‘Documentary Now!’ review: The comfort we’ve been waiting for
By Mike Hale
Since “Documentary Now!” was last on the air in 2019, we have experienced a murderous pandemic and a corresponding rise in popularity for comedies that put a thin crust of conflict over a comforting stew of banality and audience flattery. (You shall know them by their Emmys.)
“Documentary Now!,” IFC’s quirky and loving simulation of a public-television documentary series, was offering comfort before we knew we needed it. But rather than pander, it inspires happiness simply through its unbounded affection for its material. (Also, it’s hard to pander when only a small fraction of your potential audience has seen the films you’re sending up.)
John Mulaney, a frequent writer for the series, summed up the show’s appeal when he referred to the making of the Season 3 episode “Original Cast Album: Co-op” (inspired by D.A. Pennebaker’s “Original Cast Album: Company”) as “that party we had.” The party resumes Wednesday with the long delayed premiere of the show’s fourth season, which, in keeping with the slowly grinding nature of public TV, is referred to onscreen — by its solemn host, Helen Mirren — as Season 53.
The show was created in 2015 by a “Saturday Night Live”-associated quartet, Fred Armisen, Bill Hader, Seth Meyers and Rhys Thomas. It was probably a second or third or fifth project for all of them, and that may be part of why it has worked so well: Nothing is taken too seriously or dwelt upon, and no matter how ponderous a documentary might be, its “Documentary Now!” parody is dispatched in about 20 minutes of screen time. (Each season has one double-length episode.)
Hader isn’t in the new season, and he is missed; his performances in the show’s “Grey Gardens” and “Swimming to Cambodia” takeoffs were series highlights. But Thomas is still a primary director (with Alex Buono), Meyers wrote three of the five episodes, and Armisen makes droll supporting appearances, beginning with his turn as an oily Hollywood agent in the season premiere, “Soldier of Illusion.”
That two-part opener, a gloss on Les Blank’s 1982 “Burden of Dreams,” about the making of Werner Herzog’s Amazon epic “Fitzcarraldo,” is not “Documentary Now!” at its best. The craziness that Blank captured had an autocratic, creepy quality that doesn’t lend itself to jokey caricature, and “Soldier of Illusion” — with Alexander Skarsgard as Herzog and August Diehl as his excitable leading man, Klaus Kinski — is overthought and diffuse, and not very funny.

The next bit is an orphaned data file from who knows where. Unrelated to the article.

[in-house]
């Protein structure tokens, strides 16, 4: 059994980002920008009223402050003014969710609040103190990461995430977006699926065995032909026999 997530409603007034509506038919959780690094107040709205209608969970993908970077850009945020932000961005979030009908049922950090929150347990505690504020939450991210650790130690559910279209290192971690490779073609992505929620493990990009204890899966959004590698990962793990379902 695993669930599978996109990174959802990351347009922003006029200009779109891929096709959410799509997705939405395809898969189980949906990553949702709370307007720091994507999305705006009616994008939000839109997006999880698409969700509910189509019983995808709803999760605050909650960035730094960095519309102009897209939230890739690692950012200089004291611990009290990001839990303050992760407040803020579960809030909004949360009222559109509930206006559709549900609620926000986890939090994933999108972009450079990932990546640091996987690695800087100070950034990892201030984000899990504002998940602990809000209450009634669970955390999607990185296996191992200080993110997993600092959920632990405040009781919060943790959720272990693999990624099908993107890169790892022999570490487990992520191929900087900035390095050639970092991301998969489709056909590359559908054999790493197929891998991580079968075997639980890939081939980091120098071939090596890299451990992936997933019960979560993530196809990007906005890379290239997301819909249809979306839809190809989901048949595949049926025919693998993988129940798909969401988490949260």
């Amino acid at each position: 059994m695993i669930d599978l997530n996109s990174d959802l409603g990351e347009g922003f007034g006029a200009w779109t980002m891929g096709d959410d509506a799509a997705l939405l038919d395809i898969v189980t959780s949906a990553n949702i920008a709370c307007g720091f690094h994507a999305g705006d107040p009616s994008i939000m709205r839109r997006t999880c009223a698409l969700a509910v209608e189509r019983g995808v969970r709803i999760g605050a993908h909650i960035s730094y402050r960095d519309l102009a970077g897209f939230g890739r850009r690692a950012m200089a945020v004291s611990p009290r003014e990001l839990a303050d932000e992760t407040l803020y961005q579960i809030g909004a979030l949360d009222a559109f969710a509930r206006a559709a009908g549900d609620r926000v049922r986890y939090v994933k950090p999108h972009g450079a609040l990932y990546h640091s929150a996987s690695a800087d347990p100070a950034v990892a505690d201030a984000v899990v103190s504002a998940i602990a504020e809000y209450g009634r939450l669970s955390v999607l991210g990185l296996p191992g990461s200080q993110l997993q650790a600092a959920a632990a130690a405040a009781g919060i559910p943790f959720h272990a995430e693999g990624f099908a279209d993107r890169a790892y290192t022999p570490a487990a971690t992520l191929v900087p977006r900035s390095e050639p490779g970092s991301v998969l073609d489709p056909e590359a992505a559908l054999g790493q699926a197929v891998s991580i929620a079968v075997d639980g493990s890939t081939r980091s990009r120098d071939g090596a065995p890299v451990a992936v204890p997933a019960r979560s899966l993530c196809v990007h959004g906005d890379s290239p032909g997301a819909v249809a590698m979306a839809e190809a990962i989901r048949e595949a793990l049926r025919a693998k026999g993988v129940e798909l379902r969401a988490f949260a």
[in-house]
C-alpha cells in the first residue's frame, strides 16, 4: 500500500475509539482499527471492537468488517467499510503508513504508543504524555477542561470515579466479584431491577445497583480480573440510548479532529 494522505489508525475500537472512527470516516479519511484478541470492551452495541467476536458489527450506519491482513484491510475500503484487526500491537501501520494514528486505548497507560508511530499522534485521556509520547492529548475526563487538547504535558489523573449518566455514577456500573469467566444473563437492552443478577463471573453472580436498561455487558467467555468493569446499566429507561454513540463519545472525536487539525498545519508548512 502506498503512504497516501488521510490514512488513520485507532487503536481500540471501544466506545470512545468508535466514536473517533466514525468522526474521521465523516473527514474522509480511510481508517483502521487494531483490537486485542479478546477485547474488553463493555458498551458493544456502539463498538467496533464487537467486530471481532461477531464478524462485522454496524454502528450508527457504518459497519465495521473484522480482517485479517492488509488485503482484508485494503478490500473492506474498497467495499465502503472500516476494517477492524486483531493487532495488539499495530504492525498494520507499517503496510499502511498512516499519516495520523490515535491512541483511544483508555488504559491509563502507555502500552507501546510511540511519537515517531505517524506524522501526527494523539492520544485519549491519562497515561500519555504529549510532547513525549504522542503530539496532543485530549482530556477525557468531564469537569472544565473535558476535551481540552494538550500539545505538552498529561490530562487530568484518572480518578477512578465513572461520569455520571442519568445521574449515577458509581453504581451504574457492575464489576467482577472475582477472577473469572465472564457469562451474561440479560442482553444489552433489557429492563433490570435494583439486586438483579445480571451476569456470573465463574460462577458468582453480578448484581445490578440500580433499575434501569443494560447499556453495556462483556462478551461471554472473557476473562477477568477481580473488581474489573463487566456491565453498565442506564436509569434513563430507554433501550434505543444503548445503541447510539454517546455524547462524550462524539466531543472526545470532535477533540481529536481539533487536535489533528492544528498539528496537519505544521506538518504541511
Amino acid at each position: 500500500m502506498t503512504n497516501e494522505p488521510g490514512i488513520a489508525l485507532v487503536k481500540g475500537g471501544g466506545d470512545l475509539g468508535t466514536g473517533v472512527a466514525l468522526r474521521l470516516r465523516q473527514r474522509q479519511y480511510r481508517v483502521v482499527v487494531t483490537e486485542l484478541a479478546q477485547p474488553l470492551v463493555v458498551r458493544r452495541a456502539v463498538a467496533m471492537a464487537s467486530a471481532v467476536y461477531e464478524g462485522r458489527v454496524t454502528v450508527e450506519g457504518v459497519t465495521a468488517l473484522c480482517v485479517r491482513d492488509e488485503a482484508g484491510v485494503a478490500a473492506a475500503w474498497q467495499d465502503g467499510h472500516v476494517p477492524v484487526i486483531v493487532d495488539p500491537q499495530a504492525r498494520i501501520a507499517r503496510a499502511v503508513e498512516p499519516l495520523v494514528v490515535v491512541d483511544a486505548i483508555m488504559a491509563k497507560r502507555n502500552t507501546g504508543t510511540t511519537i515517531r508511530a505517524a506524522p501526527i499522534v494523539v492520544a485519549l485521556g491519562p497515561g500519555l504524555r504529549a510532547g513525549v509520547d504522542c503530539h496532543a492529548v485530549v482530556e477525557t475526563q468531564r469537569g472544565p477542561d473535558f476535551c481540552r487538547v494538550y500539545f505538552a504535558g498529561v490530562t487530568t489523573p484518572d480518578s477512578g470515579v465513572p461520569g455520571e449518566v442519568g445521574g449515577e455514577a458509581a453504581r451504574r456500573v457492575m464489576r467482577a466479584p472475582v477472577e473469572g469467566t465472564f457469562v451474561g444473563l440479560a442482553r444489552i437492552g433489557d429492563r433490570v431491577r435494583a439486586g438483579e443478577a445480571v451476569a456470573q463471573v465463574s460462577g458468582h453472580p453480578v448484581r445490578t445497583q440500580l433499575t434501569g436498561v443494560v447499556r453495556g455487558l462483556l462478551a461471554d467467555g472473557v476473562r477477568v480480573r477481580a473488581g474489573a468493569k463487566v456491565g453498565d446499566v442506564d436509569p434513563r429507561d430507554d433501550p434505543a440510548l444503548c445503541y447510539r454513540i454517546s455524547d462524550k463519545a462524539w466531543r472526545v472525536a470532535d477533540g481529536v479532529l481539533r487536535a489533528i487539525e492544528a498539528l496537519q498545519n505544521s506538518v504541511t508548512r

“Documentary Now!” is better when it burrows into a single mood or character or idea. The new season’s “Two Hairdressers in Bagglyport” is all about capturing the charm, alternately winsome and bracing, of the British short film “3 Salons at the Seaside,” in which storefront hair salons are second homes for groups of doughty, talkative old women.
An imperious Harriet Walter and a timorous Cate Blanchett play the hairdressers who tend to a steady clientele portrayed by a squad of veteran British character actresses; the routines of gossip and reprimand are interrupted by Armisen’s appearances as the friendly, bumbling mail man. It’s a pleasant, prickly trifle, and Meyers’ script offers nuggets for the terrific cast, like this for Walter: “Her daughter came up to me at the funeral and said the nicest thing, she said: ‘You know what, Edwina? You made our mum’s hair look nicer than she’d ever been to any of us.’”
In “Trouver Frisson,” the key is the casting of Liliane Rovère — known to American audiences as the wily older agent, Arlette, in “Call My Agent!” — as a French filmmaker based on Agnès Varda. Rovère’s baleful deadpan is a constant amusement as the director, inspired by mold on her ceiling, sets off on a late-in-life search for the excitement she no longer feels.
She doesn’t find it at her old house, or at the retirement home where she visits a Godard-like former colleague (inspiring a quick recreation of moments from “Band of Outsiders,” retitled “The Philosophical Layabouts”), or in Frisson, a village whose residents are devoted to giving one another goose bumps. But she’s terrific company, and Matt Pacult and Tamsin Rawady’s script cleverly evokes the chilly Gallic whimsy of Varda’s essay films. (“The smell of mold is gone, yet there is the lingering stench of change.”)
The season’s high point demonstrates how a simple idea can have a satisfying payoff. “My Monkey Grifter” takes the incredulity felt by people who didn’t buy into the anthropomorphic narrative of “My Octopus Teacher” and parlays it into a playful lark that mixes natural history and true crime. Jamie Demetriou of the British cult sitcom “Stath Lets Flats” plays the protagonist, a gullible wildlife filmmaker, as a film-noir sap whose femme fatale is a hard-eyed rhesus monkey; reading words into her random arm movements, the first full sentence he makes out is “I want to see your films.” Now that’s comfort comedy that’s not talking down to you.